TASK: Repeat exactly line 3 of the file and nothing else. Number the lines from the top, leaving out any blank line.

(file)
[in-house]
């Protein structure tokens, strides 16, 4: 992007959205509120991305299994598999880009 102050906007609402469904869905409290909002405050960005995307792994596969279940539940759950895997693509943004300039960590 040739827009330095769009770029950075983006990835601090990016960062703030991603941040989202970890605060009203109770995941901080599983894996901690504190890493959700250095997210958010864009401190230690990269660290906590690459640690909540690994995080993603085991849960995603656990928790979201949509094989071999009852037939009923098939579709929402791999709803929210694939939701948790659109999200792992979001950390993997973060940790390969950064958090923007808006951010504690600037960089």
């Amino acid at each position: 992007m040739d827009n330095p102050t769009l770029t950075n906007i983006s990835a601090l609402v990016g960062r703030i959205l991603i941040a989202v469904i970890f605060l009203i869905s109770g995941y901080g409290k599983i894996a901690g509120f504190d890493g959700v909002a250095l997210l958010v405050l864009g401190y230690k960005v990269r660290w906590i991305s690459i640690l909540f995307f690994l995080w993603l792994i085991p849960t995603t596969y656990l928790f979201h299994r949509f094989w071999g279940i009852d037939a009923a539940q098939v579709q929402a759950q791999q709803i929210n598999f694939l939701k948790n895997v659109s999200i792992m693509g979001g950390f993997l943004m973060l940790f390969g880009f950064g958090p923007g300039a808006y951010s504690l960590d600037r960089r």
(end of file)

């Amino acid at each position: 992007m040739d827009n330095p102050t769009l770029t950075n906007i983006s990835a601090l609402v990016g960062r703030i959205l991603i941040a989202v469904i970890f605060l009203i869905s109770g995941y901080g409290k599983i894996a901690g509120f504190d890493g959700v909002a250095l997210l958010v405050l864009g401190y230690k960005v990269r660290w906590i991305s690459i640690l909540f995307f690994l995080w993603l792994i085991p849960t995603t596969y656990l928790f979201h299994r949509f094989w071999g279940i009852d037939a009923a539940q098939v579709q929402a759950q791999q709803i929210n598999f694939l939701k948790n895997v659109s999200i792992m693509g979001g950390f993997l943004m973060l940790f390969g880009f950064g958090p923007g300039a808006y951010s504690l960590d600037r960089r």